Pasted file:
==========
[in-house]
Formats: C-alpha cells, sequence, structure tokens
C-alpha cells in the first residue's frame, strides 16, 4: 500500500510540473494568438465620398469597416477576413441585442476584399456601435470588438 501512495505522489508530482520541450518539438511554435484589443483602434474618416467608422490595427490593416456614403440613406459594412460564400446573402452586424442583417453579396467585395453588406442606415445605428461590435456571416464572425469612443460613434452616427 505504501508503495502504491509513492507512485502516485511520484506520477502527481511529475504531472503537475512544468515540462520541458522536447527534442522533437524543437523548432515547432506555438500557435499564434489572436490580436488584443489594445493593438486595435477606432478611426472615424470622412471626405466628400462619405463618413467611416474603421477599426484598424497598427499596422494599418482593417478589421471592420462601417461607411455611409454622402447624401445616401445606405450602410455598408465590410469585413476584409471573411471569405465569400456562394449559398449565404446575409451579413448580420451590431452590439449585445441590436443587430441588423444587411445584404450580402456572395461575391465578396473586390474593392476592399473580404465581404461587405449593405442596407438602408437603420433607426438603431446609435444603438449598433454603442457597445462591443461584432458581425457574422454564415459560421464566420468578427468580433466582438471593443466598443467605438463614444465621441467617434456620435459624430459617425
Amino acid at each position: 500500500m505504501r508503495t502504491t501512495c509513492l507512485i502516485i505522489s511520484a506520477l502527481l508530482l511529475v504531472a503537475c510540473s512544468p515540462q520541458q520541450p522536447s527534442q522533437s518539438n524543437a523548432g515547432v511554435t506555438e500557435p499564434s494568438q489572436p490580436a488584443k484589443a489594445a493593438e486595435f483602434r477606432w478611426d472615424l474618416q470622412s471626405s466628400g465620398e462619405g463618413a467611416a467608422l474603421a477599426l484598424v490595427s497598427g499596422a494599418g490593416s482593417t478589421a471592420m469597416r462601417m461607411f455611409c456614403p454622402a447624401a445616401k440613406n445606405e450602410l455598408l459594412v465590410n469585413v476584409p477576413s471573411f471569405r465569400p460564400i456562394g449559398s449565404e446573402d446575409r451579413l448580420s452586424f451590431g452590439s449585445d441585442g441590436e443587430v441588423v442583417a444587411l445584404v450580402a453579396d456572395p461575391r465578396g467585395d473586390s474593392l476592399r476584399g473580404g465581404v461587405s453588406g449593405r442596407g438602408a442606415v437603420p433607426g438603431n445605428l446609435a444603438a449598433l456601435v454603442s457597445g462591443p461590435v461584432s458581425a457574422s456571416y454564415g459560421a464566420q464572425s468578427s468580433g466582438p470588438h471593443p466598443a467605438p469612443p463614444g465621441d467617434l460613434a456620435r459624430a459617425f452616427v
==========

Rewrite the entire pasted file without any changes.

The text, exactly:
[in-house]
Formats: C-alpha cells, sequence, structure tokens
C-alpha cells in the first residue's frame, strides 16, 4: 500500500510540473494568438465620398469597416477576413441585442476584399456601435470588438 501512495505522489508530482520541450518539438511554435484589443483602434474618416467608422490595427490593416456614403440613406459594412460564400446573402452586424442583417453579396467585395453588406442606415445605428461590435456571416464572425469612443460613434452616427 505504501508503495502504491509513492507512485502516485511520484506520477502527481511529475504531472503537475512544468515540462520541458522536447527534442522533437524543437523548432515547432506555438500557435499564434489572436490580436488584443489594445493593438486595435477606432478611426472615424470622412471626405466628400462619405463618413467611416474603421477599426484598424497598427499596422494599418482593417478589421471592420462601417461607411455611409454622402447624401445616401445606405450602410455598408465590410469585413476584409471573411471569405465569400456562394449559398449565404446575409451579413448580420451590431452590439449585445441590436443587430441588423444587411445584404450580402456572395461575391465578396473586390474593392476592399473580404465581404461587405449593405442596407438602408437603420433607426438603431446609435444603438449598433454603442457597445462591443461584432458581425457574422454564415459560421464566420468578427468580433466582438471593443466598443467605438463614444465621441467617434456620435459624430459617425
Amino acid at each position: 500500500m505504501r508503495t502504491t501512495c509513492l507512485i502516485i505522489s511520484a506520477l502527481l508530482l511529475v504531472a503537475c510540473s512544468p515540462q520541458q520541450p522536447s527534442q522533437s518539438n524543437a523548432g515547432v511554435t506555438e500557435p499564434s494568438q489572436p490580436a488584443k484589443a489594445a493593438e486595435f483602434r477606432w478611426d472615424l474618416q470622412s471626405s466628400g465620398e462619405g463618413a467611416a467608422l474603421a477599426l484598424v490595427s497598427g499596422a494599418g490593416s482593417t478589421a471592420m469597416r462601417m461607411f455611409c456614403p454622402a447624401a445616401k440613406n445606405e450602410l455598408l459594412v465590410n469585413v476584409p477576413s471573411f471569405r465569400p460564400i456562394g449559398s449565404e446573402d446575409r451579413l448580420s452586424f451590431g452590439s449585445d441585442g441590436e443587430v441588423v442583417a444587411l445584404v450580402a453579396d456572395p461575391r465578396g467585395d473586390s474593392l476592399r476584399g473580404g465581404v461587405s453588406g449593405r442596407g438602408a442606415v437603420p433607426g438603431n445605428l446609435a444603438a449598433l456601435v454603442s457597445g462591443p461590435v461584432s458581425a457574422s456571416y454564415g459560421a464566420q464572425s468578427s468580433g466582438p470588438h471593443p466598443a467605438p469612443p463614444g465621441d467617434l460613434a456620435r459624430a459617425f452616427v